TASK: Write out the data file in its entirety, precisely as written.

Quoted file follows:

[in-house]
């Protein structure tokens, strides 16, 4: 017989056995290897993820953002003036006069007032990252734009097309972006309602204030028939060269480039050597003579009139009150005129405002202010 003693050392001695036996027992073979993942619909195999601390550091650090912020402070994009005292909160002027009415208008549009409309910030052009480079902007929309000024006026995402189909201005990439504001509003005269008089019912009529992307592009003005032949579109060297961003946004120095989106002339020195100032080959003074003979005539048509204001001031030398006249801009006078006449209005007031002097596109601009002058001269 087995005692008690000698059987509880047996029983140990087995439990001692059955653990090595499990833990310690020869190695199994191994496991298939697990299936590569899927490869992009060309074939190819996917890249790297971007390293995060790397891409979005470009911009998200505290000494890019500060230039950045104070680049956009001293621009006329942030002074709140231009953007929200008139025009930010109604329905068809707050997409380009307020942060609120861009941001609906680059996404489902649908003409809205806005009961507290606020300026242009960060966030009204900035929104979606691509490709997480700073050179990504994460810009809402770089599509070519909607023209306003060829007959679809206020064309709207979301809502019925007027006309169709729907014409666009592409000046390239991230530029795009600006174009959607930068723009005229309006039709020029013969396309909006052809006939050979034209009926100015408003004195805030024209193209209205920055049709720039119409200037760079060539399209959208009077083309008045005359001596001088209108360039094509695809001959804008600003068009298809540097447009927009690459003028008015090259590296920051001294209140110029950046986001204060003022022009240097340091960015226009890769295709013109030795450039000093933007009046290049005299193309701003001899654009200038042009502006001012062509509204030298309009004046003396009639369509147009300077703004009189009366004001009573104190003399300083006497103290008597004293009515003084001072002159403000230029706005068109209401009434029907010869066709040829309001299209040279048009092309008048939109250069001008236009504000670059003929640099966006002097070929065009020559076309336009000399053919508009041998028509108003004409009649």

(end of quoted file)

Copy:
[in-house]
């Protein structure tokens, strides 16, 4: 017989056995290897993820953002003036006069007032990252734009097309972006309602204030028939060269480039050597003579009139009150005129405002202010 003693050392001695036996027992073979993942619909195999601390550091650090912020402070994009005292909160002027009415208008549009409309910030052009480079902007929309000024006026995402189909201005990439504001509003005269008089019912009529992307592009003005032949579109060297961003946004120095989106002339020195100032080959003074003979005539048509204001001031030398006249801009006078006449209005007031002097596109601009002058001269 087995005692008690000698059987509880047996029983140990087995439990001692059955653990090595499990833990310690020869190695199994191994496991298939697990299936590569899927490869992009060309074939190819996917890249790297971007390293995060790397891409979005470009911009998200505290000494890019500060230039950045104070680049956009001293621009006329942030002074709140231009953007929200008139025009930010109604329905068809707050997409380009307020942060609120861009941001609906680059996404489902649908003409809205806005009961507290606020300026242009960060966030009204900035929104979606691509490709997480700073050179990504994460810009809402770089599509070519909607023209306003060829007959679809206020064309709207979301809502019925007027006309169709729907014409666009592409000046390239991230530029795009600006174009959607930068723009005229309006039709020029013969396309909006052809006939050979034209009926100015408003004195805030024209193209209205920055049709720039119409200037760079060539399209959208009077083309008045005359001596001088209108360039094509695809001959804008600003068009298809540097447009927009690459003028008015090259590296920051001294209140110029950046986001204060003022022009240097340091960015226009890769295709013109030795450039000093933007009046290049005299193309701003001899654009200038042009502006001012062509509204030298309009004046003396009639369509147009300077703004009189009366004001009573104190003399300083006497103290008597004293009515003084001072002159403000230029706005068109209401009434029907010869066709040829309001299209040279048009092309008048939109250069001008236009504000670059003929640099966006002097070929065009020559076309336009000399053919508009041998028509108003004409009649």